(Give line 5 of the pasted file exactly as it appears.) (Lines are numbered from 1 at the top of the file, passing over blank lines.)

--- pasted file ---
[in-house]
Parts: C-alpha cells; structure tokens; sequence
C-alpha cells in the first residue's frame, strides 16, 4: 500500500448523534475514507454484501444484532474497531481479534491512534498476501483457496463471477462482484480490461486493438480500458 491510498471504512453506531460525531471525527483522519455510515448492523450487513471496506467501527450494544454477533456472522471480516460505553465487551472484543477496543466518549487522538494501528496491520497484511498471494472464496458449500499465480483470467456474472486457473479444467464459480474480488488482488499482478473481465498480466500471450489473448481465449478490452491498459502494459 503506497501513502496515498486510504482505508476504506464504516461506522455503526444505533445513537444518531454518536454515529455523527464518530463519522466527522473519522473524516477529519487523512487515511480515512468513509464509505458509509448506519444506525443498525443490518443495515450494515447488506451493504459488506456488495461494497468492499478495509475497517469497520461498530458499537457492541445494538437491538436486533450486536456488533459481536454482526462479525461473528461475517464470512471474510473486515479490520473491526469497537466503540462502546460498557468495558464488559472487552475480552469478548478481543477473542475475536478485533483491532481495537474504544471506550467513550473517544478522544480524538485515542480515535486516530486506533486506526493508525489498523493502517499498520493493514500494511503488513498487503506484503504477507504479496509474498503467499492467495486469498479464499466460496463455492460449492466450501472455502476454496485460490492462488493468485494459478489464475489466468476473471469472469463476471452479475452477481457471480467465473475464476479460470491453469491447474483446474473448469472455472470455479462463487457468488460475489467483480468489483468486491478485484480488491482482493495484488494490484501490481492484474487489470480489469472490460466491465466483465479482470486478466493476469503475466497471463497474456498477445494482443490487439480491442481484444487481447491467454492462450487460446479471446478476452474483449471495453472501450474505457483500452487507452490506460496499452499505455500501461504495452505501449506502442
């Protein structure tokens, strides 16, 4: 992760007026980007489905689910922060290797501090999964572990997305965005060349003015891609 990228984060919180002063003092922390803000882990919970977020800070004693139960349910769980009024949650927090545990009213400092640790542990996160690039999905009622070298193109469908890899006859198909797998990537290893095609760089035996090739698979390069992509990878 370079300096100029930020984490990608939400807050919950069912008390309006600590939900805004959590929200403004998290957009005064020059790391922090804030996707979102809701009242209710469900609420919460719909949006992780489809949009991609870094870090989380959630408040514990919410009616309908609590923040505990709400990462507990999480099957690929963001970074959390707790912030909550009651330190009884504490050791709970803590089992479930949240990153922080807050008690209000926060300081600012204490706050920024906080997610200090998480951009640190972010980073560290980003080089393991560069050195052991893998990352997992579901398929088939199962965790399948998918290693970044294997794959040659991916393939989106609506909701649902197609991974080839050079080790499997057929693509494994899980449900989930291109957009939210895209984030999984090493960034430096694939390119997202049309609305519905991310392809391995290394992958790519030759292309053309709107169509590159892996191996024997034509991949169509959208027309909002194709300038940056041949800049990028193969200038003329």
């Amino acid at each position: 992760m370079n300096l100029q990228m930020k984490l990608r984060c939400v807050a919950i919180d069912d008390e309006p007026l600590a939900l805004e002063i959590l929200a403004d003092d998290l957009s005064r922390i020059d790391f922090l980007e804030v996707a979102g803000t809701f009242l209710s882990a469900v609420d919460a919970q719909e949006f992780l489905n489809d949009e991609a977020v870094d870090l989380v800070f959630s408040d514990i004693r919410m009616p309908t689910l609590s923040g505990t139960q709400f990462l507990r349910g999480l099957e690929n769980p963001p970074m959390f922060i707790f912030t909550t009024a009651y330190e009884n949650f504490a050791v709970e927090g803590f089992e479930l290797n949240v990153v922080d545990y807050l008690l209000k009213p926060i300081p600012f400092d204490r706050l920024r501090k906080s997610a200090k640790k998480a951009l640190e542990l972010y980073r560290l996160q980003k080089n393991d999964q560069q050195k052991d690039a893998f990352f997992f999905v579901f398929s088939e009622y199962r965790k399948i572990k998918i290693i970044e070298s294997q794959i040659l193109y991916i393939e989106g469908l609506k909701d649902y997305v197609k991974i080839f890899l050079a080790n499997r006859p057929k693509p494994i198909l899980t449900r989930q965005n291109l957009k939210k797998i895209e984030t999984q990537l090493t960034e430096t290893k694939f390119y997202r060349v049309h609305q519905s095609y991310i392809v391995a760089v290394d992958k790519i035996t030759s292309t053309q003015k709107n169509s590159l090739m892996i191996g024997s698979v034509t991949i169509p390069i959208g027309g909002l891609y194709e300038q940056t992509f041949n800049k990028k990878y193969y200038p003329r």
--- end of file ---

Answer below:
């Amino acid at each position: 992760m370079n300096l100029q990228m930020k984490l990608r984060c939400v807050a919950i919180d069912d008390e309006p007026l600590a939900l805004e002063i959590l929200a403004d003092d998290l957009s005064r922390i020059d790391f922090l980007e804030v996707a979102g803000t809701f009242l209710s882990a469900v609420d919460a919970q719909e949006f992780l489905n489809d949009e991609a977020v870094d870090l989380v800070f959630s408040d514990i004693r919410m009616p309908t689910l609590s923040g505990t139960q709400f990462l507990r349910g999480l099957e690929n769980p963001p970074m959390f922060i707790f912030t909550t009024a009651y330190e009884n949650f504490a050791v709970e927090g803590f089992e479930l290797n949240v990153v922080d545990y807050l008690l209000k009213p926060i300081p600012f400092d204490r706050l920024r501090k906080s997610a200090k640790k998480a951009l640190e542990l972010y980073r560290l996160q980003k080089n393991d999964q560069q050195k052991d690039a893998f990352f997992f999905v579901f398929s088939e009622y199962r965790k399948i572990k998918i290693i970044e070298s294997q794959i040659l193109y991916i393939e989106g469908l609506k909701d649902y997305v197609k991974i080839f890899l050079a080790n499997r006859p057929k693509p494994i198909l899980t449900r989930q965005n291109l957009k939210k797998i895209e984030t999984q990537l090493t960034e430096t290893k694939f390119y997202r060349v049309h609305q519905s095609y991310i392809v391995a760089v290394d992958k790519i035996t030759s292309t053309q003015k709107n169509s590159l090739m892996i191996g024997s698979v034509t991949i169509p390069i959208g027309g909002l891609y194709e300038q940056t992509f041949n800049k990028k990878y193969y200038p003329r």